Guterres, politician and diplomat, avoids direct confrontation with Trump. "It would be much better," he admits, that the United States was committed, just as certain countries in Asia "stopped exporting coal plants." But he clings to optimism: “We see a lot of action from states, cities and the American business community that is producing many results. At the summit we will have a governor of a State (Maine) and very important businessmen … The experience is that governments sometimes arrive later than public opinion, but they end up changing, ”he says.
The growing concern reflected in the polls, the big demonstrations and the appearance of youth icons like Greta Thunberg they are occurring in a context of strong political polarization. The battle of the climate has not escaped the partisan struggle: while conservative forces question the emergency, the progressives have turned it into a flag. Are you worried? How to return the conversation to the field of science and sustainability? "The polarization is not as strong in the climate as in other matters, such as migration, for example," says Guterres, "there are conservative forces that are very radical, also radical against climate action, but there are also more and more conservative forces who understand that climate action is a part of their policy. ”
“You cannot make the division between traditional left and right, especially in Europe, among those who are in favor or against climate action. More and more I see the right-wing parties in Europe with a great understanding of the need for this action, ”he insists. In fact, it highlights the rise of environmental parties in recent elections and how only three European countries – Poland, Hungary and the Czech Republic – have opposed the objective of carbon neutrality in 2050.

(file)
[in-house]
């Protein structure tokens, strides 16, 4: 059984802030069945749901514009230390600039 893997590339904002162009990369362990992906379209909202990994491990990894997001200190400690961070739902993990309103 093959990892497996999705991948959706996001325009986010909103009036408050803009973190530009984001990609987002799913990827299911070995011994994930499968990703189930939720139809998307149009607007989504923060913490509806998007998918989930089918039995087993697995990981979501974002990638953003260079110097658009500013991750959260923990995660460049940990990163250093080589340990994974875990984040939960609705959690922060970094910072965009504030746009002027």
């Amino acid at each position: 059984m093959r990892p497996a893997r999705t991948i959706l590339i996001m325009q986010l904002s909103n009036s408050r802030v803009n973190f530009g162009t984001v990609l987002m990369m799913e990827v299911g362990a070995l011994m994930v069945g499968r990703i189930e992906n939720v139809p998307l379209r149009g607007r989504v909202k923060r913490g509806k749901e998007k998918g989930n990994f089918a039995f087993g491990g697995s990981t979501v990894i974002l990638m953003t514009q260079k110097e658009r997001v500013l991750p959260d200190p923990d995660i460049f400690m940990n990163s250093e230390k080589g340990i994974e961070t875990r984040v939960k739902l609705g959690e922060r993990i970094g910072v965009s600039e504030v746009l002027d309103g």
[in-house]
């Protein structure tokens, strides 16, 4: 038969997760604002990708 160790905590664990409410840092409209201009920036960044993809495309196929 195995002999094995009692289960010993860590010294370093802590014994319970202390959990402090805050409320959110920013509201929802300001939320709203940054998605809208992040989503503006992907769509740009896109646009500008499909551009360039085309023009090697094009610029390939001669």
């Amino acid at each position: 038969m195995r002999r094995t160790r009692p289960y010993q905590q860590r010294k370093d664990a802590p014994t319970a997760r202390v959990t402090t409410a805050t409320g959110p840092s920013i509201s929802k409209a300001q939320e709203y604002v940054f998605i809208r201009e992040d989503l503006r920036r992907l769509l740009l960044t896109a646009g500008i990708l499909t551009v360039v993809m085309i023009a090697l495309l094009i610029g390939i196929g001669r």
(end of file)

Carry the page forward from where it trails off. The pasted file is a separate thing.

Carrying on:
Without entering into direct assessments of any country's political proposals, the UN Secretary General welcomes the momentum of economic transformation plans towards more sustainable models. Many of them have been baptized with the brand rooseveltiana of the Green New Deal, as in the United States. There is a sharp criticism of frequent criticism of these programs: they are very expensive and more gradual approaches are necessary. “What is the cost of natural disasters that are occurring? The biggest cost is to do nothing, ”he emphasizes. Guterres defends the impulse of fiscal reforms that favor change: “If we put a tax on coal and lower taxes on people's income, everyone wins, the middle classes benefit more than anyone else. You can propose a green policy that at the same time obtains the support of the electorate ”. "Who pays fossil fuel subsidies?" He continues. "We, who are the taxpayers, and I don't want my tax money to increase the devastating action of the volcanoes or to end the glaciers."
Of the risks, he insists, we no longer have to talk in the future tense, because “July has been the hottest month in history, we have five years of temperature records, the concentration of CO2 higher… ”“ The last heat wave in Europe killed many people, especially older people, ”he warns. "We must make people understand that there is a climate emergency today, that the problem of climate change is today, that public health is threatened today, that the sea is rising today, that temperatures are already causing very serious problems" .